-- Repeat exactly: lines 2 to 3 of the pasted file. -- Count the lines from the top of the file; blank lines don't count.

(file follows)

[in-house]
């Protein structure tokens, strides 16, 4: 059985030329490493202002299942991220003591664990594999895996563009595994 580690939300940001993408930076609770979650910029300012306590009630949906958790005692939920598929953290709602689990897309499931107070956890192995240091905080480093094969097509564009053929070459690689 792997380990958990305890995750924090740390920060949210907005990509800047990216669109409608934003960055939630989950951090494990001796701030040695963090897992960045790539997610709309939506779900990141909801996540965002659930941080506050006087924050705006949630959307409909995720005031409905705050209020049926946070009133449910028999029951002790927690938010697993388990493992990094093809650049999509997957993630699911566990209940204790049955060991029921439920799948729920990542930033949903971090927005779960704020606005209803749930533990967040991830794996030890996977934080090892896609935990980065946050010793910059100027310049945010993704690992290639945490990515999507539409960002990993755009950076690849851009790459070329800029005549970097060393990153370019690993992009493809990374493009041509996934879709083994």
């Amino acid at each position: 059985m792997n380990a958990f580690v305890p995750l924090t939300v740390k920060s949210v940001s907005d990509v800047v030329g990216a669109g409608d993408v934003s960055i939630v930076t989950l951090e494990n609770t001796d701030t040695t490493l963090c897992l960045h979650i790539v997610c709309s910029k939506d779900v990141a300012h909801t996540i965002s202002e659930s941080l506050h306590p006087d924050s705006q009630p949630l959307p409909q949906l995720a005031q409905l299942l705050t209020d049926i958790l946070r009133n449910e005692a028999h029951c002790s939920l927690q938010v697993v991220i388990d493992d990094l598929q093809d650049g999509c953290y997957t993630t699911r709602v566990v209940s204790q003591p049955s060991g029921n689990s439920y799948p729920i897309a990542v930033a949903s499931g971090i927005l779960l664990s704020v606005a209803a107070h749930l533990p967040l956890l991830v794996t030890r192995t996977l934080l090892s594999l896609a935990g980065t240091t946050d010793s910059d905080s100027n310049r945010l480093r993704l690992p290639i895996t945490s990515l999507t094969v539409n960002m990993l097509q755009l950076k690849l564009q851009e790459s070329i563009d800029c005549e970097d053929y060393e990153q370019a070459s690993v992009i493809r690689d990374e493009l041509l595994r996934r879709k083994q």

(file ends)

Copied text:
């Protein structure tokens, strides 16, 4: 059985030329490493202002299942991220003591664990594999895996563009595994 580690939300940001993408930076609770979650910029300012306590009630949906958790005692939920598929953290709602689990897309499931107070956890192995240091905080480093094969097509564009053929070459690689 792997380990958990305890995750924090740390920060949210907005990509800047990216669109409608934003960055939630989950951090494990001796701030040695963090897992960045790539997610709309939506779900990141909801996540965002659930941080506050006087924050705006949630959307409909995720005031409905705050209020049926946070009133449910028999029951002790927690938010697993388990493992990094093809650049999509997957993630699911566990209940204790049955060991029921439920799948729920990542930033949903971090927005779960704020606005209803749930533990967040991830794996030890996977934080090892896609935990980065946050010793910059100027310049945010993704690992290639945490990515999507539409960002990993755009950076690849851009790459070329800029005549970097060393990153370019690993992009493809990374493009041509996934879709083994």
């Amino acid at each position: 059985m792997n380990a958990f580690v305890p995750l924090t939300v740390k920060s949210v940001s907005d990509v800047v030329g990216a669109g409608d993408v934003s960055i939630v930076t989950l951090e494990n609770t001796d701030t040695t490493l963090c897992l960045h979650i790539v997610c709309s910029k939506d779900v990141a300012h909801t996540i965002s202002e659930s941080l506050h306590p006087d924050s705006q009630p949630l959307p409909q949906l995720a005031q409905l299942l705050t209020d049926i958790l946070r009133n449910e005692a028999h029951c002790s939920l927690q938010v697993v991220i388990d493992d990094l598929q093809d650049g999509c953290y997957t993630t699911r709602v566990v209940s204790q003591p049955s060991g029921n689990s439920y799948p729920i897309a990542v930033a949903s499931g971090i927005l779960l664990s704020v606005a209803a107070h749930l533990p967040l956890l991830v794996t030890r192995t996977l934080l090892s594999l896609a935990g980065t240091t946050d010793s910059d905080s100027n310049r945010l480093r993704l690992p290639i895996t945490s990515l999507t094969v539409n960002m990993l097509q755009l950076k690849l564009q851009e790459s070329i563009d800029c005549e970097d053929y060393e990153q370019a070459s690993v992009i493809r690689d990374e493009l041509l595994r996934r879709k083994q």